Oh dear. The Generation Wars have started up again. A few weeks ago we read about Gary Lin and his opinion that young would-be property purchasers should stop moaning, join the army and knuckle down.
Then a chorus of opposing voices jumped in, explaining why Gary was wrong. This futile argy-bargy only proves that first-time buyers have become a political punching bag.
It’s time to put away the boxing gloves. The newspapers, TV stations and social media sites are only interested in controversy. If you’re a 20-something looking to get on the property ladder – or if you’re the parent of one – it’s not helpful. Here’s what you should do instead.
First of all, ignore the media. They use property stories as sensationalist click-bait. They are not particularly interested in giving you insights on the best route to home ownership in today’s climate.
Secondly, focus on your own goals. If your vision includes property ownership, there are some smart steps you can take.
I advise first-time buyers to break down their goal into achievable chunks. Let’s say you want to live on the North Shore. Don’t set your sights on Takapuna as your first goal. Look at the other Shore suburbs that might be within your reach. What about Glenfield or Birkdale?
Then look at the kind of property that’s right for you. Are you someone who loves wielding a drill and paintbrush? Look for a do-up. If you’re not that handy, don’t despair. Your route to home ownership may involve a unit or flat.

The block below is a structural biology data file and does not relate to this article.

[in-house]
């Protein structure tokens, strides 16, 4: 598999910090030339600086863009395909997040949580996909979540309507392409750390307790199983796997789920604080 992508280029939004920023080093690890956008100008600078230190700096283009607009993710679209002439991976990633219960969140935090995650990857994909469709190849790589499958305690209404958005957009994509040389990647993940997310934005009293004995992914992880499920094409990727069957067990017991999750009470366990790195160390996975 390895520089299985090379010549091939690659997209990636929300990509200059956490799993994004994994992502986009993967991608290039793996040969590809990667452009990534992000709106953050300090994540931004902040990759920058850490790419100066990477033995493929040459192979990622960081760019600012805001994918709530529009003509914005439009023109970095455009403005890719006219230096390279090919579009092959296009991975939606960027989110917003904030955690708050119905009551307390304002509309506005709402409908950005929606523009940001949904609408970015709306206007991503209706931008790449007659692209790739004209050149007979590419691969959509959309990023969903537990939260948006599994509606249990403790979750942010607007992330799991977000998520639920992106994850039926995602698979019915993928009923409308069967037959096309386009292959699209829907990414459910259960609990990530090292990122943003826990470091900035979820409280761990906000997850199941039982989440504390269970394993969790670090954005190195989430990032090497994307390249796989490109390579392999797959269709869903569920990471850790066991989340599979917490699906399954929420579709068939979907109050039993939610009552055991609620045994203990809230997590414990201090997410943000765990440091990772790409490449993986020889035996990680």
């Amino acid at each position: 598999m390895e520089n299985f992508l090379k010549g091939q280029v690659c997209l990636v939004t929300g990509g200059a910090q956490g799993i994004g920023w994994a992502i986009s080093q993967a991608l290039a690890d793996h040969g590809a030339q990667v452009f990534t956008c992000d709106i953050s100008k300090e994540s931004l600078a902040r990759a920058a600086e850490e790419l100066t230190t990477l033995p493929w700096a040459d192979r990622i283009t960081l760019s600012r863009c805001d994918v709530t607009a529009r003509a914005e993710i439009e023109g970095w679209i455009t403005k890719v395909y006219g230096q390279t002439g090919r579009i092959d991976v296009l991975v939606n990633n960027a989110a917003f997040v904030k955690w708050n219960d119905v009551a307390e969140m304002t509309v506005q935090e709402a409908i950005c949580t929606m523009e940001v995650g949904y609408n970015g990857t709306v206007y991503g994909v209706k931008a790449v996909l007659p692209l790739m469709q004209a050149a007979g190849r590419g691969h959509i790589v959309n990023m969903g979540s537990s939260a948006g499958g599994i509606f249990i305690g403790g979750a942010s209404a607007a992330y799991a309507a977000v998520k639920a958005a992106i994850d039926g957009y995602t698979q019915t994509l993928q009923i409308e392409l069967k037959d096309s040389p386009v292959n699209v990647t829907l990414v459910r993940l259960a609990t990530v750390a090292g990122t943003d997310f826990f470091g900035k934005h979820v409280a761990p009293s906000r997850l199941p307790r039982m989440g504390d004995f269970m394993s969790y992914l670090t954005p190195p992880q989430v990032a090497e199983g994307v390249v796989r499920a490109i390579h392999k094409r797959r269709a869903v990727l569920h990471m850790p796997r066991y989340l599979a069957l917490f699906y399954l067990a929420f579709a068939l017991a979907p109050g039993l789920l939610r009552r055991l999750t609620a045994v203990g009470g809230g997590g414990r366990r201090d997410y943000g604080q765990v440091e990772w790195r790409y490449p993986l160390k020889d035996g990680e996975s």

Could you go halves with a sibling, another relative or a BFF? Consider it. You already know each other well, which reduces the risk of a wealth-endangering personality clash.
Next, you’ll probably need a 20% deposit. The key to this is the same as it’s always been: focus. You have a KiwiSaver account (of course), so that will help. But don’t stop there – set up a separate savings account. Calculate how much you will need for a deposit, and then pay a fixed sum into savings each month. Set up an Automatic Payment from your bank.
My advice is to direct these savings into a different bank from your usual one, to give yourself more options. When funding is tight banks prefer to look after existing customers, so be one of those.
Saving that 20% deposit may take seven to ten years. That is exactly how long it took when I started saving for my first property. I hate to use the phrase “back in my day”, but back in my day, that’s how it worked. The good news is that it still works.
Last but not least – let’s all encourage first time buyers!
Every generation has faced challenges, so let’s lay off the millennials. If you’re the parent of a 20-something, perhaps you could add $10 on top of every $50 they save. I have some more suggestions for parents who want to help their offspring into property ownership, which I will share with you next month.
Want to help your kids get on the property ladder, or get onto it yourself? Get in touch.